Ward's Book of Days.
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What happened on this day in history.
On this day in history in 1778, was born Beau Brummell.
George Bryan Brummell was an associate of the Prince Regent, later George IV, and the leader of fashion in early Nineteenth Century society.
Brummell was born in London of doubtful parentage. He was brought up by his grandfather, an innkeeper who let out lodgings to aristocrats. It was always believed, but never proved, that Brummell was of the nobility. Brummell was sent to school at Eton, where he was noted for his dress sense and became known as ‘Buck Brummell’. Brummell went on to Oriel College, Oxford where he continued his reputation for his outfits and added a name for a wit. At Eton, Brummell had become acquainted with the Prince of Wales, Later George IV. In 1794, the Prince offered Brummell an army commission, which he accepted but left the colours as soon as action was mentioned.
Brummell was called to take part in court society. He became a friend of the Prince and consequently of the young Bucks of the Regency social order. He set up an apartment in Mayfair, where he became the arbiter of fashion. It was said that it took him five hours to dress and that he polished his boots with champagne. He introduced pantalones, a tailored garment very much like modern trousers, in places of the ill-fitting breeches worn by previous generations. He introduced the necktie, a forerunner of the modern man’s tie, but grossly elaborate and conspicuous.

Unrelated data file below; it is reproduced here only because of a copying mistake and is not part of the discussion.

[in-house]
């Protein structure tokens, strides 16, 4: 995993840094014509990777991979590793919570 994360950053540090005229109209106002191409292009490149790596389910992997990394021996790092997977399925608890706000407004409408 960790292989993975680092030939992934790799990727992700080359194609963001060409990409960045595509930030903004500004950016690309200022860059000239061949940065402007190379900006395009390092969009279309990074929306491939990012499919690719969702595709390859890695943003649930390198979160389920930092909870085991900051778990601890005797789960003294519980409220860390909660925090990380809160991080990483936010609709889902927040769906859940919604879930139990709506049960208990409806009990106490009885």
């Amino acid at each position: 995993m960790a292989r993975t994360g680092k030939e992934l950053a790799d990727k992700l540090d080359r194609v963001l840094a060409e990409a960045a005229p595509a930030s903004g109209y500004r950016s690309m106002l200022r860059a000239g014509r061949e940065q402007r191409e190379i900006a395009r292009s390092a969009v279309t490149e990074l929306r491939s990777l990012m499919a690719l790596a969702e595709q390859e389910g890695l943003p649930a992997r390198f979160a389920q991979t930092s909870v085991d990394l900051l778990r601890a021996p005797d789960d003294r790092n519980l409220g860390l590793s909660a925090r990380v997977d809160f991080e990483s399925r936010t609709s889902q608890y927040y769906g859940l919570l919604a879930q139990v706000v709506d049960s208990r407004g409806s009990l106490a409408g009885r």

Brummell inherited a fortune of £30,000, (about £4 million in today’s money) which he spent on fashion, lavish living and gambling. His influence in society was undisputed until he got above himself and made a sneering reference to the Prince saying to a colleague “Who’s your fat friend?”
From that moment, Brummell’s career as court dandy was over. He was snubbed by his former friends, pursued by creditors and was obliged to flee to France where he spent the last fourteen years of his life in poverty, far from the luxury of fashionable society. He died in 1840, at a hospital in Caen, Normandy, where he is buried in the Protestant Cemetery under a simple tombstone.
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